From £105,5109
New mild-hybrid, V8-powered 7-series is better in every way than its predecessor

The seventh-generation BMW 7 Series has arrived. In a departure from its various predecessors, it comes in long-wheelbase guise only and with a wider choice of drivetrains than ever.

These include an impressive array of plug-in hybrid and pure electric systems, among them the new BMW i7. For selected markets however, including the US where our first drive took place, there are other, more conventional drivetrains on offer that will never require a cable and a charging point, including the new M-developed mild-hybrid petrol unit that powers the 760i xDrive driven here.

Not initially planned for UK sales, this boldly styled replacement for the earlier 750Li xDrive has been re-engineered from the ground up, making it a good deal larger overall and more luxurious inside. It is a highly agreeable car in which to travel, whether behind the steering wheel or lounging in the rear, where you’ll enjoy greater space and more advanced appointments, including small touchscreen displays within the door trims for various functions, than in the sixth-generation model.

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BMW’s twin-turbocharged 4.4-litre V8 is retained, but such are the changes that it is no longer badged N63 but S68, indicating its development by M division. Power is up by 13bhp over the earlier 750i xDrive, rising to 536bhp, while torque remains the same at 553lb ft between 1800 and 5000rpm.

The key development is the addition of mild-hybrid assistance via a 48V electric motor sited within the eight-speed ZF Steptronic automatic gearbox, providing a further 18bhp and 148lb ft under acceleration. There’s also a cross-bank exhaust manifold, revised turbochargers and external engine cooling as well as a reinforced crankshaft, a new oil pump and a lighter oil sump.

The 760i xDrive is wonderfully responsive in Sport mode, with a strong step-off, loads of mid-range flexibility and urgent top-end qualities. BMW’s fast-acting four-wheel drive system ensures traction is always strong, with power and torque transferred to the road with great effectiveness. The gearbox, with steering wheelmounted shift paddles, plays a pivotal role in the performance potential, with smooth, rapid and decisive upshifts under load. It’s not an M car, but there’s an alluring exhaust note when the big V8 is stirred.

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It is the flood of torque provided by the electric motor that makes the difference, giving terrifically strong accelerative ability despite a kerb weight of 2270kg – a rise of more than 295kg over its predecessor. The electrification measures also help to improve the already impressive refinement at highway cruising speeds, where the 760i xDrive is very quiet indeed.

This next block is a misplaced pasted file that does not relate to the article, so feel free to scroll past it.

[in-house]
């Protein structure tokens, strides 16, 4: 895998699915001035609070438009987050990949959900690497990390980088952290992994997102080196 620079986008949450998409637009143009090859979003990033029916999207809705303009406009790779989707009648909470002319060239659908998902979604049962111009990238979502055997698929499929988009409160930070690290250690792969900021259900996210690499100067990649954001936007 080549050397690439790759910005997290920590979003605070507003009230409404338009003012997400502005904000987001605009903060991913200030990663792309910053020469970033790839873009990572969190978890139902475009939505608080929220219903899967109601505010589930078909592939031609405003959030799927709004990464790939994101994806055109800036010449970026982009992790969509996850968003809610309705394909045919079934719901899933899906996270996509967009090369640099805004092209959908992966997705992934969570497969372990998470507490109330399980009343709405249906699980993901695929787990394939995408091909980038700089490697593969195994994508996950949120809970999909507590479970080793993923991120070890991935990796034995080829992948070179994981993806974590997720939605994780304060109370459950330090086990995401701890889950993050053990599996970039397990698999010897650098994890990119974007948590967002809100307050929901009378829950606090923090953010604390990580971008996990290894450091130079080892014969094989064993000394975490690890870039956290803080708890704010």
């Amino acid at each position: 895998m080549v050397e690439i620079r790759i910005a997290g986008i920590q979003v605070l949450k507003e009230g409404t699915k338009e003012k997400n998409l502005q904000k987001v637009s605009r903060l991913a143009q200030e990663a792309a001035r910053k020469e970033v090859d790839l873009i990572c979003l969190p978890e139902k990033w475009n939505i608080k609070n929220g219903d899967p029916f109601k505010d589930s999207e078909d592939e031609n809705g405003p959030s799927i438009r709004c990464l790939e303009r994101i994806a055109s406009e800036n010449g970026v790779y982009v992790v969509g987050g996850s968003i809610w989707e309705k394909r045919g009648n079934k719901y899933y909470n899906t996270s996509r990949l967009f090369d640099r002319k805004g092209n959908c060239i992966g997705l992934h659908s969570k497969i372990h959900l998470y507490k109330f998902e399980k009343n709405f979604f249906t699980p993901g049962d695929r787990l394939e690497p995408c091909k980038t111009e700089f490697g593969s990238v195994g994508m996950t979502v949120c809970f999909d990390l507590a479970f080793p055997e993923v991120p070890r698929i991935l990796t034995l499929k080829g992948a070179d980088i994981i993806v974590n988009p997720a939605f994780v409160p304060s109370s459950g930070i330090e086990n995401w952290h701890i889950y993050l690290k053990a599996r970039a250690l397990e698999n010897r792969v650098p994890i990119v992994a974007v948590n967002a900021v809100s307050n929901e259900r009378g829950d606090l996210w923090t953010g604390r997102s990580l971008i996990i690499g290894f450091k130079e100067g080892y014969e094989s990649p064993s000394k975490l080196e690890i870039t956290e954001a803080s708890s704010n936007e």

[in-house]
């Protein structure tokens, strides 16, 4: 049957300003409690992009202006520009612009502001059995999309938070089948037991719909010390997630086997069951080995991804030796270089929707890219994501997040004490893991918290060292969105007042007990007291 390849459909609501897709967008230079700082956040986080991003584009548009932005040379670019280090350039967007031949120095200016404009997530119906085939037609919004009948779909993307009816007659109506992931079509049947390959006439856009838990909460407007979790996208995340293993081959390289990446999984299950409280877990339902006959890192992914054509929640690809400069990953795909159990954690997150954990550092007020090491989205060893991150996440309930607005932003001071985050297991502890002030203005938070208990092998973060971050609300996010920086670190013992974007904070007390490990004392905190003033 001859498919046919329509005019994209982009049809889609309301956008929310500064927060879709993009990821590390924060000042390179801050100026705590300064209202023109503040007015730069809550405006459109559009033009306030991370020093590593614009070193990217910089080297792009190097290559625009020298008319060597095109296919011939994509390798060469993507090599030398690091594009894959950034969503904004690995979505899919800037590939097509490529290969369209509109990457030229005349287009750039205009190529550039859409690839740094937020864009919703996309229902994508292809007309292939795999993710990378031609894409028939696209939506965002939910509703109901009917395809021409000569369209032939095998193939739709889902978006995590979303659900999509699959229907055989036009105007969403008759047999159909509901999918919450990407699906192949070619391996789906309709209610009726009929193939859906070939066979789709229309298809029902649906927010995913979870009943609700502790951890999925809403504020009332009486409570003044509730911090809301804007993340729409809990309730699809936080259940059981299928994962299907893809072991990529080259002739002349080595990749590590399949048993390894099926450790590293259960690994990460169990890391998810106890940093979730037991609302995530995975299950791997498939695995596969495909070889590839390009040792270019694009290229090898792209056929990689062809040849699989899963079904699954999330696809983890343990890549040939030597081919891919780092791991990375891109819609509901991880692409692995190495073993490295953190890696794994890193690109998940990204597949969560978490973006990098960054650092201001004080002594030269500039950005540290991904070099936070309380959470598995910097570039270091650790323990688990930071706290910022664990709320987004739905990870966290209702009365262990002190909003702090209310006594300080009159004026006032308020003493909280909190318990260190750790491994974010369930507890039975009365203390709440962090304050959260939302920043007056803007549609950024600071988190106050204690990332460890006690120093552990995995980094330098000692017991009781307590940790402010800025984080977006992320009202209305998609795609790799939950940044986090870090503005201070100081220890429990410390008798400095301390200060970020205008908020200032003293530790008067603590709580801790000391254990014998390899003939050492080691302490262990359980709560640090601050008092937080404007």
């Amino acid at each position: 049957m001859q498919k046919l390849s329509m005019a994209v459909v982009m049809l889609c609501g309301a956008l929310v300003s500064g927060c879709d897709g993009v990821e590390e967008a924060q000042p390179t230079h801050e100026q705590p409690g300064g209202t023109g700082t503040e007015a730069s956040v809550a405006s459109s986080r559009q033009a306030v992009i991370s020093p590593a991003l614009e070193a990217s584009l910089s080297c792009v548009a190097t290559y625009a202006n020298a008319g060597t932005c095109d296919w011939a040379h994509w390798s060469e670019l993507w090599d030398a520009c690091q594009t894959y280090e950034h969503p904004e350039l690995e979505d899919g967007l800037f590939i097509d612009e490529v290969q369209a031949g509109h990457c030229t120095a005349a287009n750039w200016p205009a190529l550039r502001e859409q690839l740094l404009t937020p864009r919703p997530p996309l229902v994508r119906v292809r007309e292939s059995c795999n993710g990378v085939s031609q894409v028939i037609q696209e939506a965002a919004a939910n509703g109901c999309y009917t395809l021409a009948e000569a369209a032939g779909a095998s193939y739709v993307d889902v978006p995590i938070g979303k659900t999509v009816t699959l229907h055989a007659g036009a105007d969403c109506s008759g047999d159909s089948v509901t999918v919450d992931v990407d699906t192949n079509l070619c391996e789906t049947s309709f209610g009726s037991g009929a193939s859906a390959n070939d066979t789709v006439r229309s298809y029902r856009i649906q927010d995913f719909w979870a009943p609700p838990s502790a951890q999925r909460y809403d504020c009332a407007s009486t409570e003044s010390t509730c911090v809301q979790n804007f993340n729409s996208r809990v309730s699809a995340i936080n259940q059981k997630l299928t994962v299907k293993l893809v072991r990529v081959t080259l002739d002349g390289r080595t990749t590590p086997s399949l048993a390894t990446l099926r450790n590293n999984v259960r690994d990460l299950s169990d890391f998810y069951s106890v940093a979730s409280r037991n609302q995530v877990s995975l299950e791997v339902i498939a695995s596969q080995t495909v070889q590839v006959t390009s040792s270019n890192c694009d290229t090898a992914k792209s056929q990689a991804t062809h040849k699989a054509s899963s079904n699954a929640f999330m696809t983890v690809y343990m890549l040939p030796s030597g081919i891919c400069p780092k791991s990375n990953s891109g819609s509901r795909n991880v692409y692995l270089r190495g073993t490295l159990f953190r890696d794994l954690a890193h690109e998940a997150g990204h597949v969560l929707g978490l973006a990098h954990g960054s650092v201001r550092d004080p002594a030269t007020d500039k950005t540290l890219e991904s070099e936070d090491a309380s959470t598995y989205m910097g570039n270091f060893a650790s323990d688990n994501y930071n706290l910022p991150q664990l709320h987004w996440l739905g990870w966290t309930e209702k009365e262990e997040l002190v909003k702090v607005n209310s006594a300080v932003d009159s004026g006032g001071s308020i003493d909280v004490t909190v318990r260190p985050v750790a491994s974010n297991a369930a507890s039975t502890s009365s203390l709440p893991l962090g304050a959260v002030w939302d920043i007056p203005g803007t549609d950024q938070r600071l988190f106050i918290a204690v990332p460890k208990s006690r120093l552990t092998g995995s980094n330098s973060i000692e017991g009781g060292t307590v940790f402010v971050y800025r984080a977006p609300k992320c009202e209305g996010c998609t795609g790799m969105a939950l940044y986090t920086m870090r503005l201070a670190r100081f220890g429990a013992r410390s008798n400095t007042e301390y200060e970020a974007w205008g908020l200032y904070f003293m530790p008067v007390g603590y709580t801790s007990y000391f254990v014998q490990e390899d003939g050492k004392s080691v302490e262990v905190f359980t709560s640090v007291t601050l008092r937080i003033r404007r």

The underpinnings are every bit as advanced as the engine, with a double-wishbone front and multi-link rear suspension with self-levelling air springs and electronically controlled dampers, electrohydraulic active antiroll bars and the latest incarnation of BMW’s integral active four-wheel steering system. The brakes mate big steel discs with four-piston calipers up front and single-piston floating calipers at the rear.

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Despite its size and weight, the 760i xDrive is strikingly composed, whether calmly collecting miles in Comfort mode on the highway, or climbing a winding mountain pass at speed in Sport mode. It is never clinical, though.

There is real character to the handling, which benefits greatly from the lightly weighted but otherwise precise steering. It’s a big car that shrinks around the driver, and it feels much smaller than it actually is. The agility and outright grip are quite something, elevating it above the Audi A8 and Mercedes-Benz S500L for pure on-road appeal and dynamic competence. Turn off the dynamic stability control and you can hang the rear end out with confidence in Sport Plus mode.

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Equally impressive is the ride, which is both cosseting but exceptionally well controlled over high-frequency bumps and long-wave undulations. There is a subtleness to the 760i xDrive in Comfort mode that, in combination with excellent suppression of wind noise at speed, makes it truly serene and tranquil over longer distances.

This particular 7-Series, then, is a limousine in the true sense of the word - but also an engaging sports saloon when you want it to be.

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